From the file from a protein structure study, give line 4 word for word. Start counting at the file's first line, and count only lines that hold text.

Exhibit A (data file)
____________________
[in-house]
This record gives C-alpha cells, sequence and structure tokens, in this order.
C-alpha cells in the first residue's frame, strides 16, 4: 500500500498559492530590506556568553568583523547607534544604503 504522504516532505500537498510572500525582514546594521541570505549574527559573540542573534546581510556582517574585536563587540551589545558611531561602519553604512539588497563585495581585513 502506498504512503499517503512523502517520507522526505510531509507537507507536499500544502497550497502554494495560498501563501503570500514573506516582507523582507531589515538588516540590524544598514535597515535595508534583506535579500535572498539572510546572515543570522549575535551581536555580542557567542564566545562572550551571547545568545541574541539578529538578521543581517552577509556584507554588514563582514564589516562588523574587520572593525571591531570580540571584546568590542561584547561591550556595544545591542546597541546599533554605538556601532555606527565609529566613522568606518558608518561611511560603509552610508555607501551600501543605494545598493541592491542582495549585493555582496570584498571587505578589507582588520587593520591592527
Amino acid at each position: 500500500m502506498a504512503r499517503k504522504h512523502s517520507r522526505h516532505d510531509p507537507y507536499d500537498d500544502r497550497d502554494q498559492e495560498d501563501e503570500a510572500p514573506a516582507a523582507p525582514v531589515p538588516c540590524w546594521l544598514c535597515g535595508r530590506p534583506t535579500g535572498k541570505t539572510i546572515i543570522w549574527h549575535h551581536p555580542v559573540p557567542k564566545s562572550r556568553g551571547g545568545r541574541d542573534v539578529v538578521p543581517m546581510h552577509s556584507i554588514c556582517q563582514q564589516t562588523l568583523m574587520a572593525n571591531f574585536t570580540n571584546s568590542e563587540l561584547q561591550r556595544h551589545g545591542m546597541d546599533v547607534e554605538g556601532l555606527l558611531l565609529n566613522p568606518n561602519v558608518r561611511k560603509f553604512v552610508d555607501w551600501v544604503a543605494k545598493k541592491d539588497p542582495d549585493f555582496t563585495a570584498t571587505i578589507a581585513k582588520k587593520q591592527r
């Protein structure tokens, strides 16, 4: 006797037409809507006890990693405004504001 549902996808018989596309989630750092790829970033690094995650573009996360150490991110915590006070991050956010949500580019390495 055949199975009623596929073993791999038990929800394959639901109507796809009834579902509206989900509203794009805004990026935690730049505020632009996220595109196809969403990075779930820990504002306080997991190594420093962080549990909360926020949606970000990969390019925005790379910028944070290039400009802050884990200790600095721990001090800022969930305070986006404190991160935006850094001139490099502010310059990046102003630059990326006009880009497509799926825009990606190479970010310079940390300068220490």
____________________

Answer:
Amino acid at each position: 500500500m502506498a504512503r499517503k504522504h512523502s517520507r522526505h516532505d510531509p507537507y507536499d500537498d500544502r497550497d502554494q498559492e495560498d501563501e503570500a510572500p514573506a516582507a523582507p525582514v531589515p538588516c540590524w546594521l544598514c535597515g535595508r530590506p534583506t535579500g535572498k541570505t539572510i546572515i543570522w549574527h549575535h551581536p555580542v559573540p557567542k564566545s562572550r556568553g551571547g545568545r541574541d542573534v539578529v538578521p543581517m546581510h552577509s556584507i554588514c556582517q563582514q564589516t562588523l568583523m574587520a572593525n571591531f574585536t570580540n571584546s568590542e563587540l561584547q561591550r556595544h551589545g545591542m546597541d546599533v547607534e554605538g556601532l555606527l558611531l565609529n566613522p568606518n561602519v558608518r561611511k560603509f553604512v552610508d555607501w551600501v544604503a543605494k545598493k541592491d539588497p542582495d549585493f555582496t563585495a570584498t571587505i578589507a581585513k582588520k587593520q591592527r